McCown, who turns 40 on July 4, spent the last two seasons with the New York Jets. He made the decision after consulting with his family for the last few months. His body feels fresh – he appeared in only four games last season – but he decided to move on to the next chapter, which could include coaching or television.
“I guess it just goes to show that you don’t always get to choose your own path,” wrote McCown. “But looking back, I’m proud of how my career has gone. I don’t shy away from the journeyman label. I embrace it, full force.”
“Because it’s been one heck of a journey.”
Jets coach Adam Gase, speaking at the start of the offseason, left open the possibility of McCown’s return, but the team opted to sign Trevor Siemian as Sam Darnold’s backup.
McCown never was a star player in the league, but his career is extraordinary in its own right. He played for seven teams over 15 seasons, beginning with the Arizona Cardinals in 2002. In fact, he was the last player from the 2002 draft to be active. He also spent time with the Miami Dolphins and San Francisco 49ers, but never played in games for them.
After two years out of football, McCown re-started his career with the Chicago Bears (2011-2013), enjoying a terrific 2013 season in which he threw 13 touchdown passes and only one interception.
He spent most of his career as the proverbial “bridge” quarterback, bouncing from one rebuilding situation to another. That was his role with the Jets; he also was heavily involved in the mentoring Darnold.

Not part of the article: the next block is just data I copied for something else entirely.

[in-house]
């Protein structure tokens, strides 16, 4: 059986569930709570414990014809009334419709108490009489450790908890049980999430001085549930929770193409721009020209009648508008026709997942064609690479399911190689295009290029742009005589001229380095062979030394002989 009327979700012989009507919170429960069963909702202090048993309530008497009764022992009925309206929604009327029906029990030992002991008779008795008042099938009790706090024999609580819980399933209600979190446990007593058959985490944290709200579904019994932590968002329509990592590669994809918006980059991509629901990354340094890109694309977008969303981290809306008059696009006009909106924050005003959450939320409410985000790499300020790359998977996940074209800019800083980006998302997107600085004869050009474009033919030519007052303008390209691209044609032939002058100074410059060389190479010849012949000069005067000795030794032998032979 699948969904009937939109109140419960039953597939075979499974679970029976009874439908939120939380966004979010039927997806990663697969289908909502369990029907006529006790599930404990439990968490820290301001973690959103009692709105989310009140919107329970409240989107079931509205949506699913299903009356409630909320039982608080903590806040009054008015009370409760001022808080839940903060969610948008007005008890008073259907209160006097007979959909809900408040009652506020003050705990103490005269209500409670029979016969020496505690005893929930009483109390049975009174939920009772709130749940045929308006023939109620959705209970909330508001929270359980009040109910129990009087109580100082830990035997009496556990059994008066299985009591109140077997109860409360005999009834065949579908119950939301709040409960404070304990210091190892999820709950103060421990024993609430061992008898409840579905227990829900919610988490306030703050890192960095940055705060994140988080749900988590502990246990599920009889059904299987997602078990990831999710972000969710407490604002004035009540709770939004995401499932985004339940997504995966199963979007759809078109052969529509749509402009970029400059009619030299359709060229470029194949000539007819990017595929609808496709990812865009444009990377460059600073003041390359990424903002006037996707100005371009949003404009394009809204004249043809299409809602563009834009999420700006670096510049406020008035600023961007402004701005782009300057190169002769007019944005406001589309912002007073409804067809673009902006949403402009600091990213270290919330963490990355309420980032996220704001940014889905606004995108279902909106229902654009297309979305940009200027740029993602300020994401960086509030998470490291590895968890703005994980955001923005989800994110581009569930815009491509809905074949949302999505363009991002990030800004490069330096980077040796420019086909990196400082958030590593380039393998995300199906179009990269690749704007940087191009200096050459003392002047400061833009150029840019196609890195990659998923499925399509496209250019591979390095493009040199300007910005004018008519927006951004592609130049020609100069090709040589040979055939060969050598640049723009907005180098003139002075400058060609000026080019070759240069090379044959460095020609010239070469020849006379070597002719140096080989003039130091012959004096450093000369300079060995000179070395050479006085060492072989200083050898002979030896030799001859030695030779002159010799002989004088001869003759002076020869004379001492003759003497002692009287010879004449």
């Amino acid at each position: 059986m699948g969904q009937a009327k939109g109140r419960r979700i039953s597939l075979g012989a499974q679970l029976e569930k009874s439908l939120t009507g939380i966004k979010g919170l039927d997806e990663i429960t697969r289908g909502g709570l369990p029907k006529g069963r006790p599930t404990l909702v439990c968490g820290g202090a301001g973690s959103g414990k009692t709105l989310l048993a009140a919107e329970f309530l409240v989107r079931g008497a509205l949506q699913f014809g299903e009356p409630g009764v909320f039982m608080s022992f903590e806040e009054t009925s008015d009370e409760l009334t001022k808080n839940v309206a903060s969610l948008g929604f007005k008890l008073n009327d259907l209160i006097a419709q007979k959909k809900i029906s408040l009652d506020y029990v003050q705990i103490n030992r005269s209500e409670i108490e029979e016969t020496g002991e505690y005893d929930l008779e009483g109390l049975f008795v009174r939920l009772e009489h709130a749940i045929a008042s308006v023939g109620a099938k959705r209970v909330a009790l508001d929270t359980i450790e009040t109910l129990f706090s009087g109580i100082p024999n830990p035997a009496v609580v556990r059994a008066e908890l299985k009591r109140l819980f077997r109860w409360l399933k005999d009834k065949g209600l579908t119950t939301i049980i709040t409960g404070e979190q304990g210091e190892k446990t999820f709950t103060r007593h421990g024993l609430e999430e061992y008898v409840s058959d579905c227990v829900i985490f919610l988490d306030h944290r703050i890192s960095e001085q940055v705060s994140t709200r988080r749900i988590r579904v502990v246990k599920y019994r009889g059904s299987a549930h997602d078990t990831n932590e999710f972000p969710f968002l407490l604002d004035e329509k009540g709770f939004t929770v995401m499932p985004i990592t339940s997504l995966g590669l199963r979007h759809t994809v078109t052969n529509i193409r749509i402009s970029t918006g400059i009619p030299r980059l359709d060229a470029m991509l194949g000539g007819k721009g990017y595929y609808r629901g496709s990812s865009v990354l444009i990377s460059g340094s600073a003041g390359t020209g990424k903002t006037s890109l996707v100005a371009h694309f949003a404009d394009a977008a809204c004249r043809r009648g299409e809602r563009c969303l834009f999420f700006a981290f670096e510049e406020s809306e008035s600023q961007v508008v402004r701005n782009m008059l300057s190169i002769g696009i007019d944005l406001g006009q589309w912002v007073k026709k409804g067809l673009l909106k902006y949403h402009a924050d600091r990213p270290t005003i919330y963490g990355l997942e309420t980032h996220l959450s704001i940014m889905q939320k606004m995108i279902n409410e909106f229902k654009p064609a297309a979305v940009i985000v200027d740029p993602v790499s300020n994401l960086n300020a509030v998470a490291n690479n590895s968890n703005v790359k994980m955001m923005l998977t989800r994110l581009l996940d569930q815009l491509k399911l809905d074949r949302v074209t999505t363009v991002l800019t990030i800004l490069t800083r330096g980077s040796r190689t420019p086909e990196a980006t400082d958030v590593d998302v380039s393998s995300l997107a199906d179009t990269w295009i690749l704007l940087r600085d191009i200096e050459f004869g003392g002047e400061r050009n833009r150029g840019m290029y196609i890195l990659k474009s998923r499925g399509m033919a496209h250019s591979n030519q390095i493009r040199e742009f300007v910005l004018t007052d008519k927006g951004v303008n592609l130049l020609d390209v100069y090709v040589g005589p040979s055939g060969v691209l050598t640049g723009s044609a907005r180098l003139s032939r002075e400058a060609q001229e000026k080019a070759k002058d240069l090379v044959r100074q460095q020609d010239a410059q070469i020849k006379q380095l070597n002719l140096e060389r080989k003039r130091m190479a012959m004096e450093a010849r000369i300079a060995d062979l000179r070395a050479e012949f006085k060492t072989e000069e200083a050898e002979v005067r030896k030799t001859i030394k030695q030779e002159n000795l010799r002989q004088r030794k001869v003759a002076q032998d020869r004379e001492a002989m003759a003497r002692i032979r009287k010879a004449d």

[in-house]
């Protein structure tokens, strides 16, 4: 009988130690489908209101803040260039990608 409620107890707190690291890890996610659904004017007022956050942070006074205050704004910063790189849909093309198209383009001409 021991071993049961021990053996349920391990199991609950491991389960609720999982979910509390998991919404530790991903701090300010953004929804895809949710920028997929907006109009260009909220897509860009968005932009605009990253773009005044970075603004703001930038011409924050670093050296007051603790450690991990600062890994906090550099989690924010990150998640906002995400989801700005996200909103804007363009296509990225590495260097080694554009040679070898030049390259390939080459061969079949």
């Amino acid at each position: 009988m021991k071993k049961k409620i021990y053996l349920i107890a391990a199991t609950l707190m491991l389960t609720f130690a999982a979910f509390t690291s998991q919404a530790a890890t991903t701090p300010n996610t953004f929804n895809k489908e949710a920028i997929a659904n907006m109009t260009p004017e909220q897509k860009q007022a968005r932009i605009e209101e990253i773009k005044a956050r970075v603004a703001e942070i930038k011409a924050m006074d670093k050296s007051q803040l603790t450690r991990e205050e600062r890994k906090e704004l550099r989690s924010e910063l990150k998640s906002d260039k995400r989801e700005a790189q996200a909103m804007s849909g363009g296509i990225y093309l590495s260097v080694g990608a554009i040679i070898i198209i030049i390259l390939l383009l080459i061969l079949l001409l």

After enjoying a career year in 2017, McCown lost his job in the preseason to Darnold, a first-round pick. It wasn’t much of a competition. McCown spent nearly the entire preseason watching from the sideline as Darnold was given a clear path to the starting job.
McCown embraced his role as Darnold’s mentor. When he re-signed last March (one year, $10 million), he knew there was a good chance the team would draft a quarterback in the first round. The Jets wanted him back because of his unselfish attitude and willingness to help young quarterbacks. It was costly from a financial standpoint, but it was “money well spent,” Jets CEO Christopher Johnson said.
“I think it was just awesome to be able to learn and watch him,” Darnold said of McCown, who lived in the same building as the young quarterback and spent countless hours with him outside the team’s facility.
The well-traveled McCown was pressed into starting duty for three straight games when Darnold was out with a foot injury, Weeks 10 to 12, but he wasn’t able to recapture his 2017 form. He struggled mightily, completing only 54.5 percent of his passes for 539 yards, with one touchdown and four interceptions. The Jets lost all three games.
McCown signed with the Jets in 2017 and landed the starting job by default, as young quarterbacks Christian Hackenberg and Bryce Petty both struggled in the preseason. McCown wound up setting career highs for completions (267), yards (2,926) and touchdown passes (18). The players voted him team MVP even though he missed the last three games with a broken hand.
“No matter what team I was on, I tried to serve it to the best of my ability, and I tried to influence my team in a positive manner,” added McCown. “I hope I did that. And I made sure that when my number was called, I was prepared, and I gave it everything I had, every time.”
For his career, McCown has 17,707 yards, 98 touchdown passes, 82 interceptions and a 79.7 passer rating.